Here’s another short film you can explain, like we did in some classes recently with Pixar and other short animated films.
- What rules do you follow (or not)? Which of those rules would you like to change? How would you change them?
- Which rules would you get rid of completely? Why?
- Do you know *why* some of these rules exist? What do you think the purpose of the rules are?
- Are there rules that you didn’t like when you were a child but that you understand now? If and when you have children, will you make the same rules for them?
Is e-mail becoming obsolete? Some believe that, but there are e-mail newsletters that continue to do the hard work of curation for us. Here are a few I have been enjoying recently:
Everything Changes from the Awl— the theme changes, the frequency changes. You never know what to expect. This week there is a list of “tiny kindnesses” that people noticed. Here are a couple:
Make Your Point — to improve your vocabulary. I posted about this in January.
The Daily Pnut — a daily update of important news, curated for you, from sites like BBC, NYT, the Atlantic,
Elevator Grooves — the name here is still “Sweet Chili” but it’s now called “Elevator Grooves” and is from the Daily Pnut people, a weekly collection of songs you may not have heard. A couple of weeks ago I found some great Cuban music I didn’t know about thanks to them, and was reminded about how perfect for this time of year the Buena Vista Social Club is. The same day I was playing their music again, after forgetting about them for years, this documentary happened to be on TV. Kismet.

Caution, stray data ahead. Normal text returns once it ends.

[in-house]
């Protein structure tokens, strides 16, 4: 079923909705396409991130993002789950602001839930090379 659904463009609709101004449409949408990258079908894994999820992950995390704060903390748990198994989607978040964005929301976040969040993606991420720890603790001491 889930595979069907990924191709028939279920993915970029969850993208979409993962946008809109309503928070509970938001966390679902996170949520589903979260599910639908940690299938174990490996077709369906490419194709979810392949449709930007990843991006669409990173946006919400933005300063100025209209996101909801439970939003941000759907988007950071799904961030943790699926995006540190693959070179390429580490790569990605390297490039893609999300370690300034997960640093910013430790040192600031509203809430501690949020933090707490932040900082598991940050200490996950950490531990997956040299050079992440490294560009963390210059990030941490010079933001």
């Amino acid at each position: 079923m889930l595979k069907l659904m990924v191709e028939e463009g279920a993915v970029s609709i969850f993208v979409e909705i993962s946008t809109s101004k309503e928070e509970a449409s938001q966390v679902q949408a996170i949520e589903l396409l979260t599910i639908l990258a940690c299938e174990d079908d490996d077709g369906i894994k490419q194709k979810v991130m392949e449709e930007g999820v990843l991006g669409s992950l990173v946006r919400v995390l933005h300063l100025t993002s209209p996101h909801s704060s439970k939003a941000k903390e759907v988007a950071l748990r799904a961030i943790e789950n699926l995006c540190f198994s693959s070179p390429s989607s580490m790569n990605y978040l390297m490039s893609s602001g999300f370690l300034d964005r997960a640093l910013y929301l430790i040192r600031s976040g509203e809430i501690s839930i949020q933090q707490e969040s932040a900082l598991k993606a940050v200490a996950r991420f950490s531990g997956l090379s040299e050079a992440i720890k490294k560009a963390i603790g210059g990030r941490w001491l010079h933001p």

Right now, before you continue reading, draw a circle on a piece of paper.
Now, try it again on your phone or computer (click on the screenshot below, but try not to read the headline or article yet; just scroll down a little until you see this):
So, did you draw it clockwise or counter-clockwise? Did you start at the top or the bottom?
Read on: “Different languages: How cultures around the world draw shapes differently” (from Quartz)
I think it’s funny that when I think about how I’m drawing it, I draw it clockwise — maybe because I’ve been in Japan so long? But when I’m not thinking about it, I draw it counter-clockwise — my native-English-speaker self is still stronger subconsciously.
Other possible titles:
- Why are humans so slow to learn?
- How much have artists and scientists sacrificed so that we can learn?
- This is why we need responsible agencies like the EPA and the Department of Health, run by ethical people.
I liked the narrator’s tone of disbelief when she stresses “the 1970s” as she explains when the white pigment made from lead was finally banned.
Perhaps the people of Ireland and India are feeling a bit defensive after watching this video, though…
Here is the TED-Ed of this video, with accompanying questions and links.